Jay Gruden (John McDonnell/The Washington Post)

Jay Gruden continues to stress the importance of diversity as his offense strives to work out the kinks and carve out an identity.

The starting offense very much remains a work in progress, having gone three preseason games without scoring a touchdown.

Washington demonstrated an ability to run the ball. But the passing game has yet to click with any sort of consistency.

For now, the rushing attack, spearheaded by Pro Bowl back Alfred Morris, represents the strength of the unit, Gruden says. But the coach knows that’s not good enough.

“Our identity needs to be found,” Gruden said on Monday. “What are we going to be? Are we going to be a running team, I guess? I think for us to think we are going to be a straight drop-back passing team is a little naïve. For us to think we are just going to hand it off every time is a little naive.”

Gruden envisions the group developing into a unit that can execute on both fronts, and exploit opponents’ weaknesses. Given the abundance of weapons — Morris, wide receivers Pierre Garcon, DeSean Jackson and Andre Roberts, plus tight end Jordan Reed, that goal is realistic, the coach believes.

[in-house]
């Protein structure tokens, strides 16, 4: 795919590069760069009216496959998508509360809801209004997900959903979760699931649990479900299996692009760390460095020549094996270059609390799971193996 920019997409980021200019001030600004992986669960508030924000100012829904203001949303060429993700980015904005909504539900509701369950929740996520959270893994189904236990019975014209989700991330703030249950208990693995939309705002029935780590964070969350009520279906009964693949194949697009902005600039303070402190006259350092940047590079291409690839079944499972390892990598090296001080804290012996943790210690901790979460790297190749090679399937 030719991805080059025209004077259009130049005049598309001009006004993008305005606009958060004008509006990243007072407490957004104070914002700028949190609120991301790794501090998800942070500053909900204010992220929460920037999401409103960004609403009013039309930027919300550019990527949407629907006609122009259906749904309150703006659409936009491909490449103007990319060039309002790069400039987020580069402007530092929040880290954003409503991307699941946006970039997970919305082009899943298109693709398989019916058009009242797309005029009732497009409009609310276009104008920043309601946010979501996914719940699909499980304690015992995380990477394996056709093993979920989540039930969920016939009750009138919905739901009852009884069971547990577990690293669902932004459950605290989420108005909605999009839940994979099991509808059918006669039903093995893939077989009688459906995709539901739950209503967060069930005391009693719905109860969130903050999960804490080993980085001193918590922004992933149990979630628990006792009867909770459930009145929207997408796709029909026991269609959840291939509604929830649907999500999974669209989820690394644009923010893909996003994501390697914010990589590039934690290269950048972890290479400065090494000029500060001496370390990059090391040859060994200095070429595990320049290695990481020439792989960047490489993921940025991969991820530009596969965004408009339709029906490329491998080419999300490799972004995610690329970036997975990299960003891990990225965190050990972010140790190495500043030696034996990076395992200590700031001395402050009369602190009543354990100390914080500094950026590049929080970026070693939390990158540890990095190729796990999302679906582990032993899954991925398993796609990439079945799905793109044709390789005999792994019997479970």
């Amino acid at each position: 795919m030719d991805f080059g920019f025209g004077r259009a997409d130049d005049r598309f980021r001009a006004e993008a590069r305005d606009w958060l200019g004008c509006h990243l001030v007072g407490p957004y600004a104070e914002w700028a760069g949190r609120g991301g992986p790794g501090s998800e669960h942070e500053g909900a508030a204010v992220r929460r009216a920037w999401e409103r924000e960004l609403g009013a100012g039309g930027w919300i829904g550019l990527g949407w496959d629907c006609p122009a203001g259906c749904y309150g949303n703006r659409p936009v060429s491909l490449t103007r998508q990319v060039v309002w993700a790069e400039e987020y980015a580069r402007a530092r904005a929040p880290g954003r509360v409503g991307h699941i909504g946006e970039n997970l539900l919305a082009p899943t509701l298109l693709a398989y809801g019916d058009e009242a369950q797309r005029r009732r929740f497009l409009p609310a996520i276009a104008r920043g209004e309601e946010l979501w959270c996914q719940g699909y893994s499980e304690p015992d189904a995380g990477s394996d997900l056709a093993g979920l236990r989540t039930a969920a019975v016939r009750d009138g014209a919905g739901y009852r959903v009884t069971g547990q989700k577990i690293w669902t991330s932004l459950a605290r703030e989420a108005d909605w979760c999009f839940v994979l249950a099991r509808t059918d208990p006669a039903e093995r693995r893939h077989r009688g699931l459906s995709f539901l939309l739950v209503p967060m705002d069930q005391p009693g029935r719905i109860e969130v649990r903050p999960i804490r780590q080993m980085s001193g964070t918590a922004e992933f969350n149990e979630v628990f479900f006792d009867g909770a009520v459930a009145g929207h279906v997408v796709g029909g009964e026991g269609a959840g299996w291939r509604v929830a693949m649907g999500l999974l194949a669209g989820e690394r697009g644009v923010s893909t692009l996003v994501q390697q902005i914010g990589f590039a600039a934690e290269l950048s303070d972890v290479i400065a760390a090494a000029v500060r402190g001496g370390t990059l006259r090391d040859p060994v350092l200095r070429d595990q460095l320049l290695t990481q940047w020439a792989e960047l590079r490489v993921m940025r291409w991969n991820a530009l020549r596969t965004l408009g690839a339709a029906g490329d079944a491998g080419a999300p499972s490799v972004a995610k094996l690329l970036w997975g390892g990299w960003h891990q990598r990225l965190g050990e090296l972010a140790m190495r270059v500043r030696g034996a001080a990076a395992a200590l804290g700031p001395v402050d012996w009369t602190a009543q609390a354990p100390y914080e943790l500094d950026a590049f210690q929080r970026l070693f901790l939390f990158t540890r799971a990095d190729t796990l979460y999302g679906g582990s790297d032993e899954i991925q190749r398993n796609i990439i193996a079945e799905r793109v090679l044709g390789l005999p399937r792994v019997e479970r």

“I think our identity has to be diversity and we have got to be able to be good at both,” Gruden said. “We have got to be able to run the ball. We have got to be able to get some play-actions off of the run and there are going to be times when we have to do some drop-back. There are going to be times we are down 14 or 17 to nothing where we can’t run the ball. We have to throw the ball, pick up the pace. We need to be pretty good at everything but obviously the strength of our football team at this moment would be, I would say, our running game. We have to continue to work on that and work on handing that ball off and being good at something — really good at something. And I think we are pretty good in the running game.”